The p53-Mdm2 system is key to tumor suppression. We have recently reported that p53 as well as Mdm2 are capable of supporting DNA replication fork progression. On the other hand, we found that Mdm2 is a modifier of chromatin, modulating polycomb repressor complex (PRC)-driven histone modifications. Here we show that, similar to Mdm2 knockdown, the depletion of PRC members impairs DNA synthesis, as determined in fiber assays. In particular, the ubiquitin ligase and PRC1 component RNF2/Ring1B is required to support DNA replication, similar to Mdm2...
November 9, 2018: Proceedings of the National Academy of Sciences of the United States of America
https://www.readbyqxmd.com/read/30413622/flavonols-control-pollen-tube-growth-and-integrity-by-regulating-ros-homeostasis-during-high-temperature-stress
#5
Joëlle K Muhlemann, Trenton L B Younts, Gloria K Muday
Plant reproduction requires long-distance growth of a pollen tube to fertilize the female gametophyte. Prior reports suggested that mutations altering synthesis of flavonoids, plant specialized metabolites that include flavonols and anthocyanins, impair pollen development in several species, but the mechanism by which flavonols enhanced fertility was not defined. Here, we used genetic approaches to demonstrate that flavonols enhanced pollen development by reducing the abundance of reactive oxygen species (ROS)...
November 9, 2018: Proceedings of the National Academy of Sciences of the United States of America
https://www.readbyqxmd.com/read/30413621/folding-pathway-of-an-ig-domain-is-conserved-on-and-off-the-ribosome
#6
Pengfei Tian, Annette Steward, Renuka Kudva, Ting Su, Patrick J Shilling, Adrian A Nickson, Jeffrey J Hollins, Roland Beckmann, Gunnar von Heijne, Jane Clarke, Robert B Best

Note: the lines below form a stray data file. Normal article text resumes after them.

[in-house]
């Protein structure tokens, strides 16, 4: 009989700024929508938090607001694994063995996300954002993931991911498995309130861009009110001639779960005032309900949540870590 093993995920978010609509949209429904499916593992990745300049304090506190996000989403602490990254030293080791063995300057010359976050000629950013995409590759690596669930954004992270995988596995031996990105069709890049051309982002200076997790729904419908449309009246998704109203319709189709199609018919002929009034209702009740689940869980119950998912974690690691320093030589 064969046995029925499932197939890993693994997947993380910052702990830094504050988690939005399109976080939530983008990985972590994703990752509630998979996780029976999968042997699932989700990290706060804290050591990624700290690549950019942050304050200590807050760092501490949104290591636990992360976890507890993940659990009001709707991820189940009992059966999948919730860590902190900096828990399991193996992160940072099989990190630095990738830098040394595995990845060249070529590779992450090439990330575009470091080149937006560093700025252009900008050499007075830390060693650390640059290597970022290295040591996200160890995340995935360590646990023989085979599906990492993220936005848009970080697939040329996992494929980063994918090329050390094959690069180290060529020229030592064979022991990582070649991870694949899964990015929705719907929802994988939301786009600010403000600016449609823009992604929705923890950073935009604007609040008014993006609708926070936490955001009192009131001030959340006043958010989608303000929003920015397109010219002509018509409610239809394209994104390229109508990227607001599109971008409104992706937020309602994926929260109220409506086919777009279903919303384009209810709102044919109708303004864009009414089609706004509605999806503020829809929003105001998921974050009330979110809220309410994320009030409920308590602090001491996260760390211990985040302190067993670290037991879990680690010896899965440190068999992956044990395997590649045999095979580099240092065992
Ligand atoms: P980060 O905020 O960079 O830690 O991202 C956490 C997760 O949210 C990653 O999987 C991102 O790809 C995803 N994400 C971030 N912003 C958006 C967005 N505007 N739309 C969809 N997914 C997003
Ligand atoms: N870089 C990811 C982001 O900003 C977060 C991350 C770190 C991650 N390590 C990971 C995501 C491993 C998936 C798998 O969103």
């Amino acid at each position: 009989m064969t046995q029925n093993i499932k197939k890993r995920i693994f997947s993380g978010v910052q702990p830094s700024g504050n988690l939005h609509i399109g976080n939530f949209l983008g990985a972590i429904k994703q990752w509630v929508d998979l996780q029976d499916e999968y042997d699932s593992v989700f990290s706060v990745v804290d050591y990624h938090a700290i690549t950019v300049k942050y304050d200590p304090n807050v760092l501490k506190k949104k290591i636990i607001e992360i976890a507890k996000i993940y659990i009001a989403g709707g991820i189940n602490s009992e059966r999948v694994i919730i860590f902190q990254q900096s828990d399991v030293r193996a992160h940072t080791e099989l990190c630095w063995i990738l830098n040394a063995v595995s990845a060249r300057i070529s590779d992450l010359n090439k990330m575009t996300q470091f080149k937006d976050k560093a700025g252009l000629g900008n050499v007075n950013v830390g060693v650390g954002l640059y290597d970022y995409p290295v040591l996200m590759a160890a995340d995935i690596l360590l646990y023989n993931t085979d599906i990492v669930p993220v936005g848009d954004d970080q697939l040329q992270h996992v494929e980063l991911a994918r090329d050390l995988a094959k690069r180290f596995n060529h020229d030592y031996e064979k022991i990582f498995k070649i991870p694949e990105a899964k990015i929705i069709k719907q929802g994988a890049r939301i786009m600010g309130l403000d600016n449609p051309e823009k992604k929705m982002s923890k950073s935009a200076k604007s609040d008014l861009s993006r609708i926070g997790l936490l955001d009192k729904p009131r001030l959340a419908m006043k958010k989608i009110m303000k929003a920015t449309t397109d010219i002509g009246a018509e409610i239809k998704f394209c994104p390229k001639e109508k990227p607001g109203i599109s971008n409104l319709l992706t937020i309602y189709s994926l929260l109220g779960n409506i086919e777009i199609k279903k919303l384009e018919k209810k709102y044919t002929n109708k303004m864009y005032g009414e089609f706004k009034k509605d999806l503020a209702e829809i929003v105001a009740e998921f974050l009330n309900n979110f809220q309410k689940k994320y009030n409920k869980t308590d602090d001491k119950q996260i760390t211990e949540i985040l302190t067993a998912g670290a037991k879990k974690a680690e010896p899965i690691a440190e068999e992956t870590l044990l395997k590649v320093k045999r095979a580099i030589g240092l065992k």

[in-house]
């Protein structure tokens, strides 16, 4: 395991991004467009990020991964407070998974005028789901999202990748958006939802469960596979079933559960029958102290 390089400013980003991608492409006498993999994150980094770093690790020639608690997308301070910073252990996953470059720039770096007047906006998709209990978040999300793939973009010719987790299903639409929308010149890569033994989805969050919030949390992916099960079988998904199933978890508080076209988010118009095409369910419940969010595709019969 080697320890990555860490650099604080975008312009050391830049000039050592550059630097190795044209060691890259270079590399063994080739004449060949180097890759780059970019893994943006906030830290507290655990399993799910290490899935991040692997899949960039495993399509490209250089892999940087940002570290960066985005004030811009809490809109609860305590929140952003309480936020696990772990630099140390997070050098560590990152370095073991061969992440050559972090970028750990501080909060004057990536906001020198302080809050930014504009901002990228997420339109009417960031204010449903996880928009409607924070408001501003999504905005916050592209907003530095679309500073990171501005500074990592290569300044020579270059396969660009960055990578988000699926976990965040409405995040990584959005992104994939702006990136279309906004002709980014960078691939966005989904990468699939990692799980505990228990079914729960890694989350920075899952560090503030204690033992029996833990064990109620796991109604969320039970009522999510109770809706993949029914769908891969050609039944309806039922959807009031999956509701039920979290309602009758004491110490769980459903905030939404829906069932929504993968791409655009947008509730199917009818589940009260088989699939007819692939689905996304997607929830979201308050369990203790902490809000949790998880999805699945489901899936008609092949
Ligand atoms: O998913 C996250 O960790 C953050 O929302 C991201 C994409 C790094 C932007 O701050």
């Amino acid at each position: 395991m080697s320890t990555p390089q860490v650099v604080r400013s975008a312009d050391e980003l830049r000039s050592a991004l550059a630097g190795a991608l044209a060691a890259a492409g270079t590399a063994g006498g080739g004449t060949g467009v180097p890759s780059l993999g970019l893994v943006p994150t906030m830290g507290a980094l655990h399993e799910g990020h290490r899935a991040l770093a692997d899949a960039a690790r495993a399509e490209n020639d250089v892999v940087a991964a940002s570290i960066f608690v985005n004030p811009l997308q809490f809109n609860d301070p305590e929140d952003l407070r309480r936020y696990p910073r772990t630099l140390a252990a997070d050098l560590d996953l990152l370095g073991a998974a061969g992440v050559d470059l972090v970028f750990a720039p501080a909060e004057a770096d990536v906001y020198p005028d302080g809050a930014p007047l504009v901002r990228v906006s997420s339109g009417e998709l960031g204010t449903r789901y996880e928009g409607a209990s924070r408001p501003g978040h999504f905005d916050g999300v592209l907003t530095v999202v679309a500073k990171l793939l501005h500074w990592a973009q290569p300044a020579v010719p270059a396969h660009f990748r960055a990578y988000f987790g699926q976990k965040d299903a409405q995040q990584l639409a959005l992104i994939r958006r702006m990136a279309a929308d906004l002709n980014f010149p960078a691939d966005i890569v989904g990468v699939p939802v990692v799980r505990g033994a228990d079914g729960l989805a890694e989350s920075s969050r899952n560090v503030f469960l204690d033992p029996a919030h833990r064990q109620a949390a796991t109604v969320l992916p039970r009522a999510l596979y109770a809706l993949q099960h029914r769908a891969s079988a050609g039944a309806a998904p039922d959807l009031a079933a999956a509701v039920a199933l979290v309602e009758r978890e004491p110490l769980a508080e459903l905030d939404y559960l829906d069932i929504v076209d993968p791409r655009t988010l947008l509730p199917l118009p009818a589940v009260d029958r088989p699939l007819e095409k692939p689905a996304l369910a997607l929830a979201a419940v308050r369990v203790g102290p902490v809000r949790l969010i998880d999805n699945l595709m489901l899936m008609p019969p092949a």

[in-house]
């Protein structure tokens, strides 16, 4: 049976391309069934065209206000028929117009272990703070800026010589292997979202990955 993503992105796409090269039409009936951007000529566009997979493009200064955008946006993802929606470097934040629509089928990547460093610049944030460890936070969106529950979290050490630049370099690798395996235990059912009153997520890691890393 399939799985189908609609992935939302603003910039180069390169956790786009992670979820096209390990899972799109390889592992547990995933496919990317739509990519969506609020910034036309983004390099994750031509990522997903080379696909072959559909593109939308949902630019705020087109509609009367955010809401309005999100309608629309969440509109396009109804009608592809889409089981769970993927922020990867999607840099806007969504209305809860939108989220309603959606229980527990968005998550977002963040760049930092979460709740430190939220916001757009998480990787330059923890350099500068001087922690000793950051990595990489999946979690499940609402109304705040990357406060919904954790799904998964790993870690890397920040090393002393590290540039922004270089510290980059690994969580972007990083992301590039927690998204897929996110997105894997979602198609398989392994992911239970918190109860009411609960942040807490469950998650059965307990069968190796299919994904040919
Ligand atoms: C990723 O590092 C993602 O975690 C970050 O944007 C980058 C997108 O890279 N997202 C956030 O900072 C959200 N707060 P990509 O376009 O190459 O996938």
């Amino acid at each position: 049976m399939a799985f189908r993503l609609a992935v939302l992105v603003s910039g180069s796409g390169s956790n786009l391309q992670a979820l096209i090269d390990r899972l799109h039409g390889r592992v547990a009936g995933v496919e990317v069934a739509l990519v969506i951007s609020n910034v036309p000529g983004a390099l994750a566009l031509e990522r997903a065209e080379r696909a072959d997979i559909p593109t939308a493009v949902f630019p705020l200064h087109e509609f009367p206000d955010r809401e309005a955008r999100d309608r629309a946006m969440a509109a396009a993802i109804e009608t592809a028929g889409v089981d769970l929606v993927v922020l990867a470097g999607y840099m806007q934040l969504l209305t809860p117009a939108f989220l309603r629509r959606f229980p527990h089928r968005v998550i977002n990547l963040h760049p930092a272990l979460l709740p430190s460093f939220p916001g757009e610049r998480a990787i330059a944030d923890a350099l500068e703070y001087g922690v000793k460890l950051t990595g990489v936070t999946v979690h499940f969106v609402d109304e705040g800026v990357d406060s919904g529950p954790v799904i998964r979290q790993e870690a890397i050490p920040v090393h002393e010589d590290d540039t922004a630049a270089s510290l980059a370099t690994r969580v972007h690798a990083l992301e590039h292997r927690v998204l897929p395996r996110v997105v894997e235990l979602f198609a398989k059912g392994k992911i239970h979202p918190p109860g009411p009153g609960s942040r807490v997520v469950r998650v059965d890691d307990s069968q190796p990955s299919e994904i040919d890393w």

Proteins that fold cotranslationally may do so in a restricted configurational space, due to the volume occupied by the ribosome. How does this environment, coupled with the close proximity of the ribosome, affect the folding pathway of a protein? Previous studies have shown that the cotranslational folding process for many proteins, including small, single domains, is directly affected by the ribosome. Here, we investigate the cotranslational folding of an all-β Ig domain, titin I27. Using an arrest peptide-based assay and structural studies by cryo-EM, we show that I27 folds in the mouth of the ribosome exit tunnel...
November 9, 2018: Proceedings of the National Academy of Sciences of the United States of America
https://www.readbyqxmd.com/read/30413620/klotho-controls-the-brain-immune-system-interface-in-the-choroid-plexus
#7
Lei Zhu, Liana R Stein, Daniel Kim, Kaitlyn Ho, Gui-Qiu Yu, Lihong Zhan, Tobias E Larsson, Lennart Mucke
Located within the brain's ventricles, the choroid plexus produces cerebrospinal fluid and forms an important barrier between the central nervous system and the blood. For unknown reasons, the choroid plexus produces high levels of the protein klotho. Here, we show that these levels naturally decline with aging. Depleting klotho selectively from the choroid plexus via targeted viral vector-induced knockout in Klotho flox/flox mice increased the expression of multiple proinflammatory factors and triggered macrophage infiltration of this structure in young mice, simulating changes in unmanipulated old mice...
November 9, 2018: Proceedings of the National Academy of Sciences of the United States of America
https://www.readbyqxmd.com/read/30413619/simplicial-closure-and-higher-order-link-prediction
#8
Austin R Benson, Rediet Abebe, Michael T Schaub, Ali Jadbabaie, Jon Kleinberg